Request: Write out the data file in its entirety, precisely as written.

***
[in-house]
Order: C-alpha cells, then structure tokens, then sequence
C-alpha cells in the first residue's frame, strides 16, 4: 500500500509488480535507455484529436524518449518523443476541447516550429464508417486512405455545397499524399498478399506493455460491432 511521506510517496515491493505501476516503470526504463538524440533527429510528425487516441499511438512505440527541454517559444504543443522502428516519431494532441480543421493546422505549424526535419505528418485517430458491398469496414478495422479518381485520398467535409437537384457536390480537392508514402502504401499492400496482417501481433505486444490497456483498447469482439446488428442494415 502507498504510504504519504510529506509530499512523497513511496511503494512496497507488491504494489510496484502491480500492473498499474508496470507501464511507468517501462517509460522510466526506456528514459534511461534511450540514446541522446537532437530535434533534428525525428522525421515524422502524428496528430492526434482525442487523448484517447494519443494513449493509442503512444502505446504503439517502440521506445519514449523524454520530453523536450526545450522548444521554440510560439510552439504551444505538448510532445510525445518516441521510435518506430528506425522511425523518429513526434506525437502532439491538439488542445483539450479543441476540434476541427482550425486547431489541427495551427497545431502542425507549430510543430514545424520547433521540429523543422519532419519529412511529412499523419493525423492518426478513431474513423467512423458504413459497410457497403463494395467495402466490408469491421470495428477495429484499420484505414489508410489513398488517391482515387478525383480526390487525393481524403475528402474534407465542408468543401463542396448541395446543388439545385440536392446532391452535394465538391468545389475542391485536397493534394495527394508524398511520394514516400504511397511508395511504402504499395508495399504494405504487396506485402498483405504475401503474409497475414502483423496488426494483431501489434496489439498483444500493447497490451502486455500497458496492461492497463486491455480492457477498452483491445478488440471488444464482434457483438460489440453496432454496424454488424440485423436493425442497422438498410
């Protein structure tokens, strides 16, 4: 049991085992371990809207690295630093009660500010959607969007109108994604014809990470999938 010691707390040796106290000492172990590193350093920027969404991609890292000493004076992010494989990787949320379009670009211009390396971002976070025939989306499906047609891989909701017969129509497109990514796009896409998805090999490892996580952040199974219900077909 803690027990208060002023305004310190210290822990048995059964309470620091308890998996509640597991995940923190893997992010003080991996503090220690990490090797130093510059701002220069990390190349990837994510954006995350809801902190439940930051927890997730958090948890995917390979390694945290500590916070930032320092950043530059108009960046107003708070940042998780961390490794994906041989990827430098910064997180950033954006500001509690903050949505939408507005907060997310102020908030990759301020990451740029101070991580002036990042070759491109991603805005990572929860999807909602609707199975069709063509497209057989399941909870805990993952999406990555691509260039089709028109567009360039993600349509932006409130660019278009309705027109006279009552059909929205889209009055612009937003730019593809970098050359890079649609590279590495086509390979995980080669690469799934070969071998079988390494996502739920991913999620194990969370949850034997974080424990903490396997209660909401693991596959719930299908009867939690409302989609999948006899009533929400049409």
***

[in-house]
Order: C-alpha cells, then structure tokens, then sequence
C-alpha cells in the first residue's frame, strides 16, 4: 500500500509488480535507455484529436524518449518523443476541447516550429464508417486512405455545397499524399498478399506493455460491432 511521506510517496515491493505501476516503470526504463538524440533527429510528425487516441499511438512505440527541454517559444504543443522502428516519431494532441480543421493546422505549424526535419505528418485517430458491398469496414478495422479518381485520398467535409437537384457536390480537392508514402502504401499492400496482417501481433505486444490497456483498447469482439446488428442494415 502507498504510504504519504510529506509530499512523497513511496511503494512496497507488491504494489510496484502491480500492473498499474508496470507501464511507468517501462517509460522510466526506456528514459534511461534511450540514446541522446537532437530535434533534428525525428522525421515524422502524428496528430492526434482525442487523448484517447494519443494513449493509442503512444502505446504503439517502440521506445519514449523524454520530453523536450526545450522548444521554440510560439510552439504551444505538448510532445510525445518516441521510435518506430528506425522511425523518429513526434506525437502532439491538439488542445483539450479543441476540434476541427482550425486547431489541427495551427497545431502542425507549430510543430514545424520547433521540429523543422519532419519529412511529412499523419493525423492518426478513431474513423467512423458504413459497410457497403463494395467495402466490408469491421470495428477495429484499420484505414489508410489513398488517391482515387478525383480526390487525393481524403475528402474534407465542408468543401463542396448541395446543388439545385440536392446532391452535394465538391468545389475542391485536397493534394495527394508524398511520394514516400504511397511508395511504402504499395508495399504494405504487396506485402498483405504475401503474409497475414502483423496488426494483431501489434496489439498483444500493447497490451502486455500497458496492461492497463486491455480492457477498452483491445478488440471488444464482434457483438460489440453496432454496424454488424440485423436493425442497422438498410
């Protein structure tokens, strides 16, 4: 049991085992371990809207690295630093009660500010959607969007109108994604014809990470999938 010691707390040796106290000492172990590193350093920027969404991609890292000493004076992010494989990787949320379009670009211009390396971002976070025939989306499906047609891989909701017969129509497109990514796009896409998805090999490892996580952040199974219900077909 803690027990208060002023305004310190210290822990048995059964309470620091308890998996509640597991995940923190893997992010003080991996503090220690990490090797130093510059701002220069990390190349990837994510954006995350809801902190439940930051927890997730958090948890995917390979390694945290500590916070930032320092950043530059108009960046107003708070940042998780961390490794994906041989990827430098910064997180950033954006500001509690903050949505939408507005907060997310102020908030990759301020990451740029101070991580002036990042070759491109991603805005990572929860999807909602609707199975069709063509497209057989399941909870805990993952999406990555691509260039089709028109567009360039993600349509932006409130660019278009309705027109006279009552059909929205889209009055612009937003730019593809970098050359890079649609590279590495086509390979995980080669690469799934070969071998079988390494996502739920991913999620194990969370949850034997974080424990903490396997209660909401693991596959719930299908009867939690409302989609999948006899009533929400049409």